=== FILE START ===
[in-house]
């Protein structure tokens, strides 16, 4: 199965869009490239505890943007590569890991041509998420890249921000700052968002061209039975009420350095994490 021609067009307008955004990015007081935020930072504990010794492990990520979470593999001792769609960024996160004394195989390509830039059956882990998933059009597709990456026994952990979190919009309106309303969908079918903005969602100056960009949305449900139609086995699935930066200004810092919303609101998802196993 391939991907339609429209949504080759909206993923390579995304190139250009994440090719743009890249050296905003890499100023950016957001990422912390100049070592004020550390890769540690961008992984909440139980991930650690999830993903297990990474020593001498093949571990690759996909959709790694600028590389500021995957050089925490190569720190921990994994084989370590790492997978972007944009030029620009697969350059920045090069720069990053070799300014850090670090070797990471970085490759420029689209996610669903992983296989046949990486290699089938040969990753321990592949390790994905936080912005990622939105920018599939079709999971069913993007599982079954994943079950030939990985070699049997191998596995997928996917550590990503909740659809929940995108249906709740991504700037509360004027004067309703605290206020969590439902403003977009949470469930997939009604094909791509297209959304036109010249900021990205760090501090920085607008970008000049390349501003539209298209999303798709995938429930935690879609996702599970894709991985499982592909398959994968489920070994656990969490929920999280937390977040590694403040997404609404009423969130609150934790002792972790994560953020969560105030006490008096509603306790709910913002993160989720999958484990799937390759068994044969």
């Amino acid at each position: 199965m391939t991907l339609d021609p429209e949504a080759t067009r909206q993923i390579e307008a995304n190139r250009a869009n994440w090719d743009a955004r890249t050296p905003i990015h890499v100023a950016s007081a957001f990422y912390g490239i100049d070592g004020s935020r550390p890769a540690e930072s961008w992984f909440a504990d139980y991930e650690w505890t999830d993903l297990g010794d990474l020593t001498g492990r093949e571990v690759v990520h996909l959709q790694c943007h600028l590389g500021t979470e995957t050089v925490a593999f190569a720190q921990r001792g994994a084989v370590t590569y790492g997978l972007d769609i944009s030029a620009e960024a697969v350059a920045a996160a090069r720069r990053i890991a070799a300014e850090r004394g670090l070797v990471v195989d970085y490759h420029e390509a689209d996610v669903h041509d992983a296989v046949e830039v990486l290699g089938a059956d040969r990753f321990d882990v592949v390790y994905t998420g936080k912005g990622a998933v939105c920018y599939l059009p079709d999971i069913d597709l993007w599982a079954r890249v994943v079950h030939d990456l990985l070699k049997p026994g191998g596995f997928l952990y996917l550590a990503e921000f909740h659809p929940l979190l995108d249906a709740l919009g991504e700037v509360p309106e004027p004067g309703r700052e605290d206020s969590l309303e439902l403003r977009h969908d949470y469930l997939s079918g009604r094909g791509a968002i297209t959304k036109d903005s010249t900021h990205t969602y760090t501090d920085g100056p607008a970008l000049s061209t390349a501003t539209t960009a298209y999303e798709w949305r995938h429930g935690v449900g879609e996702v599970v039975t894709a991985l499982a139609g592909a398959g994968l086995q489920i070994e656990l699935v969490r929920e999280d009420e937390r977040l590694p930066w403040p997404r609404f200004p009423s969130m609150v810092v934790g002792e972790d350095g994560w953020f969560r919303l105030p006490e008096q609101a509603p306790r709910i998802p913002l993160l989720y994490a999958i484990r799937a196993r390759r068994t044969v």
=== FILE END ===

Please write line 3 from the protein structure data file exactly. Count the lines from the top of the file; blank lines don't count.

């Amino acid at each position: 199965m391939t991907l339609d021609p429209e949504a080759t067009r909206q993923i390579e307008a995304n190139r250009a869009n994440w090719d743009a955004r890249t050296p905003i990015h890499v100023a950016s007081a957001f990422y912390g490239i100049d070592g004020s935020r550390p890769a540690e930072s961008w992984f909440a504990d139980y991930e650690w505890t999830d993903l297990g010794d990474l020593t001498g492990r093949e571990v690759v990520h996909l959709q790694c943007h600028l590389g500021t979470e995957t050089v925490a593999f190569a720190q921990r001792g994994a084989v370590t590569y790492g997978l972007d769609i944009s030029a620009e960024a697969v350059a920045a996160a090069r720069r990053i890991a070799a300014e850090r004394g670090l070797v990471v195989d970085y490759h420029e390509a689209d996610v669903h041509d992983a296989v046949e830039v990486l290699g089938a059956d040969r990753f321990d882990v592949v390790y994905t998420g936080k912005g990622a998933v939105c920018y599939l059009p079709d999971i069913d597709l993007w599982a079954r890249v994943v079950h030939d990456l990985l070699k049997p026994g191998g596995f997928l952990y996917l550590a990503e921000f909740h659809p929940l979190l995108d249906a709740l919009g991504e700037v509360p309106e004027p004067g309703r700052e605290d206020s969590l309303e439902l403003r977009h969908d949470y469930l997939s079918g009604r094909g791509a968002i297209t959304k036109d903005s010249t900021h990205t969602y760090t501090d920085g100056p607008a970008l000049s061209t390349a501003t539209t960009a298209y999303e798709w949305r995938h429930g935690v449900g879609e996702v599970v039975t894709a991985l499982a139609g592909a398959g994968l086995q489920i070994e656990l699935v969490r929920e999280d009420e937390r977040l590694p930066w403040p997404r609404f200004p009423s969130m609150v810092v934790g002792e972790d350095g994560w953020f969560r919303l105030p006490e008096q609101a509603p306790r709910i998802p913002l993160l989720y994490a999958i484990r799937a196993r390759r068994t044969v």